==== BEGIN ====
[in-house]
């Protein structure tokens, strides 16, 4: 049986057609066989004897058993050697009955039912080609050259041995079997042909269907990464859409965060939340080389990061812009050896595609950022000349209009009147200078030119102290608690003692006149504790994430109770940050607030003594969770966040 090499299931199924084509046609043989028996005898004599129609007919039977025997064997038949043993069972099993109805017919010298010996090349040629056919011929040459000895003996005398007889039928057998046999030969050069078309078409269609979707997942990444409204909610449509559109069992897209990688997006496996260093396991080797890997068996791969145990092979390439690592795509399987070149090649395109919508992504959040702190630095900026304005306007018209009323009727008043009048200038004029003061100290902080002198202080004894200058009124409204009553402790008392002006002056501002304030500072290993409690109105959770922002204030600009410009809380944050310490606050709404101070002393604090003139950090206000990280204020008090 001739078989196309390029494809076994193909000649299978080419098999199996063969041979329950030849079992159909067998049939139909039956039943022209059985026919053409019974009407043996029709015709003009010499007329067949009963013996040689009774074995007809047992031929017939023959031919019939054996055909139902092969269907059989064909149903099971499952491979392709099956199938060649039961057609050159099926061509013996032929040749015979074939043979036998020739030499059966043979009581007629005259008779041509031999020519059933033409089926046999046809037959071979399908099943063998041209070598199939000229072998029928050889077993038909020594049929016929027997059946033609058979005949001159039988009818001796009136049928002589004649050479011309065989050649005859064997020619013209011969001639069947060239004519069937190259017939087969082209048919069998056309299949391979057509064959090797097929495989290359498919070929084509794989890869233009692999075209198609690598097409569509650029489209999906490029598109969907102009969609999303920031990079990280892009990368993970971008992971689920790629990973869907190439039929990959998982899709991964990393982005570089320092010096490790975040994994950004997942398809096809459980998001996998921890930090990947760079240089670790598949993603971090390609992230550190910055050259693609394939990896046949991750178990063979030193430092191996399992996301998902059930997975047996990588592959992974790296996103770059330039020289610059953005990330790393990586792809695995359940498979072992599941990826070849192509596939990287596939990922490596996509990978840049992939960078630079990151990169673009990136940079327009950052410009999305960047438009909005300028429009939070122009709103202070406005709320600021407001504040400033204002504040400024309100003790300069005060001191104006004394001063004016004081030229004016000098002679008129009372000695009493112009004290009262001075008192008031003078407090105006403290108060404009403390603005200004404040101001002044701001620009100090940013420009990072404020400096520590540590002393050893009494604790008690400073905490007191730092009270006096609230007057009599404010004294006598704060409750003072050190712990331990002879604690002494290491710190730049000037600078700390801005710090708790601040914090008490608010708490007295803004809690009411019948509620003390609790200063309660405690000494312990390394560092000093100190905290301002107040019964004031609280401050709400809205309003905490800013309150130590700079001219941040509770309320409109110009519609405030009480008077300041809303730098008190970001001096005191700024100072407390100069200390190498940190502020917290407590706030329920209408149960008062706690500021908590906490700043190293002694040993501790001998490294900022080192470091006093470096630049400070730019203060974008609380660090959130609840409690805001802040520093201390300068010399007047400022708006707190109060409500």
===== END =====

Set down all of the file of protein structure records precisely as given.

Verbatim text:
[in-house]
């Protein structure tokens, strides 16, 4: 049986057609066989004897058993050697009955039912080609050259041995079997042909269907990464859409965060939340080389990061812009050896595609950022000349209009009147200078030119102290608690003692006149504790994430109770940050607030003594969770966040 090499299931199924084509046609043989028996005898004599129609007919039977025997064997038949043993069972099993109805017919010298010996090349040629056919011929040459000895003996005398007889039928057998046999030969050069078309078409269609979707997942990444409204909610449509559109069992897209990688997006496996260093396991080797890997068996791969145990092979390439690592795509399987070149090649395109919508992504959040702190630095900026304005306007018209009323009727008043009048200038004029003061100290902080002198202080004894200058009124409204009553402790008392002006002056501002304030500072290993409690109105959770922002204030600009410009809380944050310490606050709404101070002393604090003139950090206000990280204020008090 001739078989196309390029494809076994193909000649299978080419098999199996063969041979329950030849079992159909067998049939139909039956039943022209059985026919053409019974009407043996029709015709003009010499007329067949009963013996040689009774074995007809047992031929017939023959031919019939054996055909139902092969269907059989064909149903099971499952491979392709099956199938060649039961057609050159099926061509013996032929040749015979074939043979036998020739030499059966043979009581007629005259008779041509031999020519059933033409089926046999046809037959071979399908099943063998041209070598199939000229072998029928050889077993038909020594049929016929027997059946033609058979005949001159039988009818001796009136049928002589004649050479011309065989050649005859064997020619013209011969001639069947060239004519069937190259017939087969082209048919069998056309299949391979057509064959090797097929495989290359498919070929084509794989890869233009692999075209198609690598097409569509650029489209999906490029598109969907102009969609999303920031990079990280892009990368993970971008992971689920790629990973869907190439039929990959998982899709991964990393982005570089320092010096490790975040994994950004997942398809096809459980998001996998921890930090990947760079240089670790598949993603971090390609992230550190910055050259693609394939990896046949991750178990063979030193430092191996399992996301998902059930997975047996990588592959992974790296996103770059330039020289610059953005990330790393990586792809695995359940498979072992599941990826070849192509596939990287596939990922490596996509990978840049992939960078630079990151990169673009990136940079327009950052410009999305960047438009909005300028429009939070122009709103202070406005709320600021407001504040400033204002504040400024309100003790300069005060001191104006004394001063004016004081030229004016000098002679008129009372000695009493112009004290009262001075008192008031003078407090105006403290108060404009403390603005200004404040101001002044701001620009100090940013420009990072404020400096520590540590002393050893009494604790008690400073905490007191730092009270006096609230007057009599404010004294006598704060409750003072050190712990331990002879604690002494290491710190730049000037600078700390801005710090708790601040914090008490608010708490007295803004809690009411019948509620003390609790200063309660405690000494312990390394560092000093100190905290301002107040019964004031609280401050709400809205309003905490800013309150130590700079001219941040509770309320409109110009519609405030009480008077300041809303730098008190970001001096005191700024100072407390100069200390190498940190502020917290407590706030329920209408149960008062706690500021908590906490700043190293002694040993501790001998490294900022080192470091006093470096630049400070730019203060974008609380660090959130609840409690805001802040520093201390300068010399007047400022708006707190109060409500």